The purchase price includes the assumption of Skype’s debt.
The agreement has been approved by the boards of directors of both Microsoft and Skype.
Skype will become a new business division within Microsoft, and its current chief executive Tony Bates will assume the title of president of the Microsoft Skype Division, reporting directly to Microsoft CEO Steve Ballmer.
The $8.5 billion question: did Microsoft overpay for Skype?
Perhaps, perhaps not. Only time will tell. As always with these things, the many tech industry pundits and analysts will look at this deal from all possible angles and then some, and still only a handful will end up being somewhat accurate when we look back in a couple of years.
From a non-financial point of view, the acquisition makes a ton of sense today, though.
Skype digitally connects dozens of millions of people on a daily basis, enabling them to communicate with each other through voice calls, chat messages and video conferencing.
There’s no doubt it’s a big brand on the Web (with both consumer and enterprise appeal, worldwide at that), and is poised to keep mattering in the next decade and beyond.
In August 2010, Skype filed to go public, expecting to raise $1 billion, but not long after appointing a new CEO, former Cisco SVP Tony Bates, the company put its IPO plans in the freezer while it looked for ways to generate more revenue from the popular service.
Skype’s 2010 revenue was $860 million, adjusted EBITDA was $264 million, and – as many are tripping over each others to point out – the company actually lost $7 million last year.
But looking ahead, chances for the business to keep growing, perhaps even acceleratingly so, are fairly big. In that sense, it’s a valuable asset to own (and to keep out of others’ hands).
The acquisition is subject to regulatory approvals and other customary closing conditions.
Microsoft and Skype said they “hope to obtain all required regulatory clearances during the course of this calendar year”.
Microsoft also pledged that it would “continue to invest in and support Skype clients on non-Microsoft platforms”.
Since its former owner eBay sold the company to a consortium of investors formed by Silver Lake Partners, Joltid (the company founded by Skype’s original founders, Niklas Zennstrom and Janus Friis), the Canada Pension Plan Investment Board and Andreessen Horowitz in November 2009, the company has been pursuing an aggressive strategy to be available everywhere, anytime, both in enterprises, the living room, even classrooms and, very importantly, on smartphones.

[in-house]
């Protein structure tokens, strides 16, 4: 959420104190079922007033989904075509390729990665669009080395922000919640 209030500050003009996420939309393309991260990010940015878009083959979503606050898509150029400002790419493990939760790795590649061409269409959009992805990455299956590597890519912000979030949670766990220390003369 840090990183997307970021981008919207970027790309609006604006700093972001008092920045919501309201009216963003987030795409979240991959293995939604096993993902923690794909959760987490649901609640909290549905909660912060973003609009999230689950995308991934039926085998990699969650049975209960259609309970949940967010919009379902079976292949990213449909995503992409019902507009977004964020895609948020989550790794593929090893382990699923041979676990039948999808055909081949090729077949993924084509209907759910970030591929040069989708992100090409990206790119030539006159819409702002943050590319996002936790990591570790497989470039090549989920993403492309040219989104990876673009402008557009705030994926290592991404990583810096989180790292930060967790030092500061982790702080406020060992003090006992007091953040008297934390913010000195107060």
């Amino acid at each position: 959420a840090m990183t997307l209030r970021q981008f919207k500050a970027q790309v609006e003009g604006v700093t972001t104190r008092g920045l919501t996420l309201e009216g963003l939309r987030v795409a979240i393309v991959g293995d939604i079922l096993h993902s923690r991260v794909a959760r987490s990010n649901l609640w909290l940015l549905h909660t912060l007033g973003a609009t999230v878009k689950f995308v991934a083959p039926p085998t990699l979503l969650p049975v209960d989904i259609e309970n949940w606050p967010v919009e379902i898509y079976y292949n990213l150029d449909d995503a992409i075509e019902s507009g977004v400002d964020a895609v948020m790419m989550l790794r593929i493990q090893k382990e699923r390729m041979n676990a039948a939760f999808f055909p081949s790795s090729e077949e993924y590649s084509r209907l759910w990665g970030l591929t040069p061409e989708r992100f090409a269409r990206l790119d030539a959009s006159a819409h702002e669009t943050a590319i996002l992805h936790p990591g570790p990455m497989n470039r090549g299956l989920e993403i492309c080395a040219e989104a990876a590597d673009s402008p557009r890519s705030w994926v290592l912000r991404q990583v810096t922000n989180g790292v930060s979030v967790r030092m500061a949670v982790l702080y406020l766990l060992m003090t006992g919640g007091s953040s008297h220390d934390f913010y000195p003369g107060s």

Microsoft, of course, has the exact same ambitions of ubiquity, and Skype and recently acquired Qik fit nicely into many of its current product offerings: think Windows Phone (combined with Nokia), Xbox and Kinect, Bing, Office 365, Windows Live Messenger and other Live products, Lync, Outlook, SharePoint, Internet Explorer, Azure, and so on.
The purchase also provides Microsoft with a wealth of p2p and collaboration technology expertise and intellectual property, an increasingly important asset to have these days.
It also brings reach: Skype’s user base is comparable to that of Facebook in terms of size (more than 600 million registered users, that is) and the social network in fact has tie-ins with Skype already on a product level.
Note that I’m not arguing in favor of the acquisition, but I can see the logic behind it.
Facebook was also said to be sniffing around Skype, according to multiple reports, but its interest in the VoIP company wasn’t nearly as profound as assumed, according to multiple sources close to the company. If you think about it, Zuckerberg and co didn’t really lose anything today (and remember: Microsoft is also a Facebook investor).
Whether you think the Microsoft deal makes sense or not, rest assured that companies like Google, Cisco and Apple, on the other hand, are not going to be too pleased about it. Not that either of them absolutely needed to own Skype, but in the hands of Microsoft it’s a much bigger threat to them than if it were still under eBay’s wings, or as a separate company.
As I wrote earlier, only time will tell if it will become indeed a significant threat, or a giant dud.